November 22, 2011
Singapore was one of the world’s smallest countries in area, but it was one of the most spacious. Moreover, as Southeast Asia’s poster city for economic progress and urban modernism, the city looked not much older than a year or so, especially at the Marina Bay area. On a city tour with my elderly mother, I was curious how she would regard this post-modern city.
My sister, itching to go shopping for the day, deposited my mother and me at Suntec Singapore, where we would embark on the Singapore Duck Tour, a land-and-sea city tour on a remodeled Vietnam War military craft. Repainted and refitted like an amusement park ride, the amphibious vehicle took us through the surreal sights of Singapore’s ultra-modern Marina Bay area.
The tour would take about an hour without bladder breaks, which called for a restroom stop before climbing onto the Duck. Fellow tourists filed in fast, relegating Mom and I to the back row. The first structure that made us do a double take was the Concourse Building, designed like an uneven stack of cards, as odd as any modernist architecture.
The fun really began when the Duck made a splash on Marina Bay. After the bumpy watery touchdown, it was smooth sailing from then on. Having the back row to ourselves, Mom and I slid from one end to the other to gawk at the views on both sides. We had tuned out our Indian tour guide by then, equally distracted by the sights and her incomprehensible accent.
The newly-built Gardens by the Bay, still closed to the public then, was the opening salvo. Its undulating glass leaf design was momentarily eclipsed by a group of young rowers waving at us as they zipped past.
Singapore’s modern architecture was so forward-thinking, it thrust us right into a seemingly futuristic world. Passing under the Double Helix Bridge, we were greeted by the upturned-hand design of the ArtScience Museum. The designers commendably took inspiration from the lotus flower, the Buddhist symbol of purity and perfection, as a nod to the city’s cultural heritage. Given Singapore’s sanitized urban environment, the symbolism was not lost on me.
The three-tower integrated resort-casino
monstrosity complex called Marina Bay Sands soon revealed itself. This feng shui‘d architectural feat was topped by a curved plane that conjured up a marooned surfboard, which all looked awkwardly put together.
Despite the advent of these visually arresting buildings, the iconic landmark of Singapore remained to be the Merlion. The water-spewing statue stood on Merlion Park, where the Duck would make a U-turn. The mythical half-fish, half-lion creature embodied the city state’s humble beginnings as a fishing village and its stature as an economic powerhouse today.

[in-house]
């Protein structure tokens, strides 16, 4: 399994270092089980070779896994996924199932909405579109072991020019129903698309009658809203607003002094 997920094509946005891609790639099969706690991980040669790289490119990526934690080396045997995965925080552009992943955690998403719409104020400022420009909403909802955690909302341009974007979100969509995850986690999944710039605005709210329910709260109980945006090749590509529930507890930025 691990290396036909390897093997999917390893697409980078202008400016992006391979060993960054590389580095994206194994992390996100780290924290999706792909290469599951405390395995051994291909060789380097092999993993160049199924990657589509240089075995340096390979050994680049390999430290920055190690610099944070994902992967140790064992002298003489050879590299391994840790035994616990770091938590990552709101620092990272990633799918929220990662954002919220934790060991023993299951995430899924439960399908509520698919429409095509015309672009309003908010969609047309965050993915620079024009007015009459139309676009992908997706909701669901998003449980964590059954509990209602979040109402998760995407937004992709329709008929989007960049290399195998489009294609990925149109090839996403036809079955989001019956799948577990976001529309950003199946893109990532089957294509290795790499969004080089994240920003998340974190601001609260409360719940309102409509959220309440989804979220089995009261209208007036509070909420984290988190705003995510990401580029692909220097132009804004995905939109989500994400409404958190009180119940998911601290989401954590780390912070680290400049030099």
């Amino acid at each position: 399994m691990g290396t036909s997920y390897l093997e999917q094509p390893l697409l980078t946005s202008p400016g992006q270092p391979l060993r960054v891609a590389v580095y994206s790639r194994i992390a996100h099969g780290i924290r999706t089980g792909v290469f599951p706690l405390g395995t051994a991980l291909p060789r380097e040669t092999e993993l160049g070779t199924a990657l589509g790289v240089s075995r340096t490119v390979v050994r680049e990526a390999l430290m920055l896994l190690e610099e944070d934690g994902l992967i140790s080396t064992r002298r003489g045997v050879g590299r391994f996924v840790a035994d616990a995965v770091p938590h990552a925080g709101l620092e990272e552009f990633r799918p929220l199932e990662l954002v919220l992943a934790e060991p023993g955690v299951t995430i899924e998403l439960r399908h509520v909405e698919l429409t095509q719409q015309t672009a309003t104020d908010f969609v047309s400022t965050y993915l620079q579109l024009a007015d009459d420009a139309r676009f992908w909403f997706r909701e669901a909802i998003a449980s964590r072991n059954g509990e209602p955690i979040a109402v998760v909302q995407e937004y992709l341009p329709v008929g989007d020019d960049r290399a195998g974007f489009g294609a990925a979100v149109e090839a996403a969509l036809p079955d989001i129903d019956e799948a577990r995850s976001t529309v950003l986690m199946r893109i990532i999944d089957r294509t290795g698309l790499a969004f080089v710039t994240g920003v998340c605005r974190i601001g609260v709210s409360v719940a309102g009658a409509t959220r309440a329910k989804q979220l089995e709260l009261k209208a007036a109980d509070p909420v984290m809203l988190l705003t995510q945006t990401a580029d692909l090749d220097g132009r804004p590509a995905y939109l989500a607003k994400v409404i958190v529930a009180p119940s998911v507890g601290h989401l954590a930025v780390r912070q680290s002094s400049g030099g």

Back at Suntec, Mom and I boarded a double-decker bus to take us to the highlight of the city tour. She marched up the steep winding staircase to the upper deck. Such surefootedness would come in handy for our next stop, the doyen of all Ferris wheels: the 165-meter tall Singapore Flyer, the world’s largest observation wheel.
Again, our first stop was the restroom. The wheel capsules were not outfitted with toilets, and busting our bladders during the 45-minute flyer ride was not part of the plan.
Boarding the wheel caught us by surprise. Given Mom’s age, no one had informed us that the wheel did not stop. Passengers had seconds to hop inside the glass capsule when it leveled with the embarkation platform. No big deal really, unless you have 78-year-old ankles. Still, this derring-do did not faze Mom who hopscotched her way into the capsule with a little arm support from the attendants.
Once in, we could barely detect any movement. We shared the capsule with about 15 other passengers who all abandoned the center benches and flocked to the sides for an unobstructed panorama of the cityscape. It turned out the most scenic time to get on the wheel was at 6:30pm when the ride straddled twilight – the ascent starting with daylight, the descent ending at dusk.
From about a hundred meters up, we looked down on a bustling city tempered by calming green belts. In Singapore, the coldness of steel and concrete was balanced by the vivid greens of wooded parks and open spaces. Despite its size, the city state did not look as dense as, say, Hong Kong.
As darkness had fallen halfway through the ride, city lights sparkled like jewels strewn around the man-made Marina Bay. The dark space in a ring of electric brilliance was the city’s most precious resource – a freshwater reservoir.
Views from the Duck and the bird’s eye view from the Singapore Flyer gave us a sneak peek at the most progressive Southeast Asian city that had redefined urban development. Unlike my city choked by unbridled development, Singapore was a city that breathed. As for Mom, she had other ideas about Singapore:
Forget about the tour of Singapore’s urban spaces, avant-garde architecture, and efficient infrastructure; our restroom stops had already made a strong positive impression on Mom. Ever the practical one!